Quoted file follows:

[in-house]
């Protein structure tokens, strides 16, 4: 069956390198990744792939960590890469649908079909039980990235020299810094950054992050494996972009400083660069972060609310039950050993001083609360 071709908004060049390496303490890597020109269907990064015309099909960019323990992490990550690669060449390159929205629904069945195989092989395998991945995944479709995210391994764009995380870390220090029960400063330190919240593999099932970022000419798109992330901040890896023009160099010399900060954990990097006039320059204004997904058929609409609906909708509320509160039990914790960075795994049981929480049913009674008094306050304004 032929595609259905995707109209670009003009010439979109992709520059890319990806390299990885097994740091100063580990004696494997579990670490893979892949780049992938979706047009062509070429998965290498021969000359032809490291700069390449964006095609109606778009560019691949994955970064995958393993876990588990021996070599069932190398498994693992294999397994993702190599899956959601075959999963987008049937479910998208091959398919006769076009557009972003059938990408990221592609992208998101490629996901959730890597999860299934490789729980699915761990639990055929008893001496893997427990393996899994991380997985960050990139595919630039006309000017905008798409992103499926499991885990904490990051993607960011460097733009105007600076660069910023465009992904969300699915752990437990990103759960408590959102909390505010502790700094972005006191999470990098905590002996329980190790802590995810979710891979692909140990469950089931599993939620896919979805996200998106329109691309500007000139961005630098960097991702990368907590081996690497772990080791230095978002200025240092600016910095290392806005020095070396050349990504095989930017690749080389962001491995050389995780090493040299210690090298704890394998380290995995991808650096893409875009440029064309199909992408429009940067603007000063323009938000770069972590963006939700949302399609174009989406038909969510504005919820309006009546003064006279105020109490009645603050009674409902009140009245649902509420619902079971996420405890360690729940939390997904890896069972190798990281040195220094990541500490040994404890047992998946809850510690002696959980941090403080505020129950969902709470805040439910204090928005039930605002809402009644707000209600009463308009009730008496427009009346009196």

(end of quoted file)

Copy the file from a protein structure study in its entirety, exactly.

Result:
[in-house]
């Protein structure tokens, strides 16, 4: 069956390198990744792939960590890469649908079909039980990235020299810094950054992050494996972009400083660069972060609310039950050993001083609360 071709908004060049390496303490890597020109269907990064015309099909960019323990992490990550690669060449390159929205629904069945195989092989395998991945995944479709995210391994764009995380870390220090029960400063330190919240593999099932970022000419798109992330901040890896023009160099010399900060954990990097006039320059204004997904058929609409609906909708509320509160039990914790960075795994049981929480049913009674008094306050304004 032929595609259905995707109209670009003009010439979109992709520059890319990806390299990885097994740091100063580990004696494997579990670490893979892949780049992938979706047009062509070429998965290498021969000359032809490291700069390449964006095609109606778009560019691949994955970064995958393993876990588990021996070599069932190398498994693992294999397994993702190599899956959601075959999963987008049937479910998208091959398919006769076009557009972003059938990408990221592609992208998101490629996901959730890597999860299934490789729980699915761990639990055929008893001496893997427990393996899994991380997985960050990139595919630039006309000017905008798409992103499926499991885990904490990051993607960011460097733009105007600076660069910023465009992904969300699915752990437990990103759960408590959102909390505010502790700094972005006191999470990098905590002996329980190790802590995810979710891979692909140990469950089931599993939620896919979805996200998106329109691309500007000139961005630098960097991702990368907590081996690497772990080791230095978002200025240092600016910095290392806005020095070396050349990504095989930017690749080389962001491995050389995780090493040299210690090298704890394998380290995995991808650096893409875009440029064309199909992408429009940067603007000063323009938000770069972590963006939700949302399609174009989406038909969510504005919820309006009546003064006279105020109490009645603050009674409902009140009245649902509420619902079971996420405890360690729940939390997904890896069972190798990281040195220094990541500490040994404890047992998946809850510690002696959980941090403080505020129950969902709470805040439910204090928005039930605002809402009644707000209600009463308009009730008496427009009346009196």